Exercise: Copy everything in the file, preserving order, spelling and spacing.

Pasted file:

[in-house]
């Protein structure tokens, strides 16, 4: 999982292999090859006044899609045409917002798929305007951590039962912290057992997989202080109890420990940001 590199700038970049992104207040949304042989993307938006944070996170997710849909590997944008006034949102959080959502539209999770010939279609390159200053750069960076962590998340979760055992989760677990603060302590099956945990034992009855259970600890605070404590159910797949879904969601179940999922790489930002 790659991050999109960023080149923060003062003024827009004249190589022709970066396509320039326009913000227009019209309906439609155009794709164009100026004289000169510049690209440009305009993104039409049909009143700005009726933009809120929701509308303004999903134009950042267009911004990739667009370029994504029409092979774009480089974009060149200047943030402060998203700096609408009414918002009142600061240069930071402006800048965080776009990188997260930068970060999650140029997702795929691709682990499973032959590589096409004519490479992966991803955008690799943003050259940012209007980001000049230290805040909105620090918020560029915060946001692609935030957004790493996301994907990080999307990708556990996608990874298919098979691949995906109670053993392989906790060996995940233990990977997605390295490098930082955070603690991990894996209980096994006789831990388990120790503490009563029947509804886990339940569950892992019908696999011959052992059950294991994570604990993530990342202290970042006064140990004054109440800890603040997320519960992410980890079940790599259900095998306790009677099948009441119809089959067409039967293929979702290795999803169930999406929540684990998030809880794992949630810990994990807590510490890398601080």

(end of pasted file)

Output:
[in-house]
């Protein structure tokens, strides 16, 4: 999982292999090859006044899609045409917002798929305007951590039962912290057992997989202080109890420990940001 590199700038970049992104207040949304042989993307938006944070996170997710849909590997944008006034949102959080959502539209999770010939279609390159200053750069960076962590998340979760055992989760677990603060302590099956945990034992009855259970600890605070404590159910797949879904969601179940999922790489930002 790659991050999109960023080149923060003062003024827009004249190589022709970066396509320039326009913000227009019209309906439609155009794709164009100026004289000169510049690209440009305009993104039409049909009143700005009726933009809120929701509308303004999903134009950042267009911004990739667009370029994504029409092979774009480089974009060149200047943030402060998203700096609408009414918002009142600061240069930071402006800048965080776009990188997260930068970060999650140029997702795929691709682990499973032959590589096409004519490479992966991803955008690799943003050259940012209007980001000049230290805040909105620090918020560029915060946001692609935030957004790493996301994907990080999307990708556990996608990874298919098979691949995906109670053993392989906790060996995940233990990977997605390295490098930082955070603690991990894996209980096994006789831990388990120790503490009563029947509804886990339940569950892992019908696999011959052992059950294991994570604990993530990342202290970042006064140990004054109440800890603040997320519960992410980890079940790599259900095998306790009677099948009441119809089959067409039967293929979702290795999803169930999406929540684990998030809880794992949630810990994990807590510490890398601080």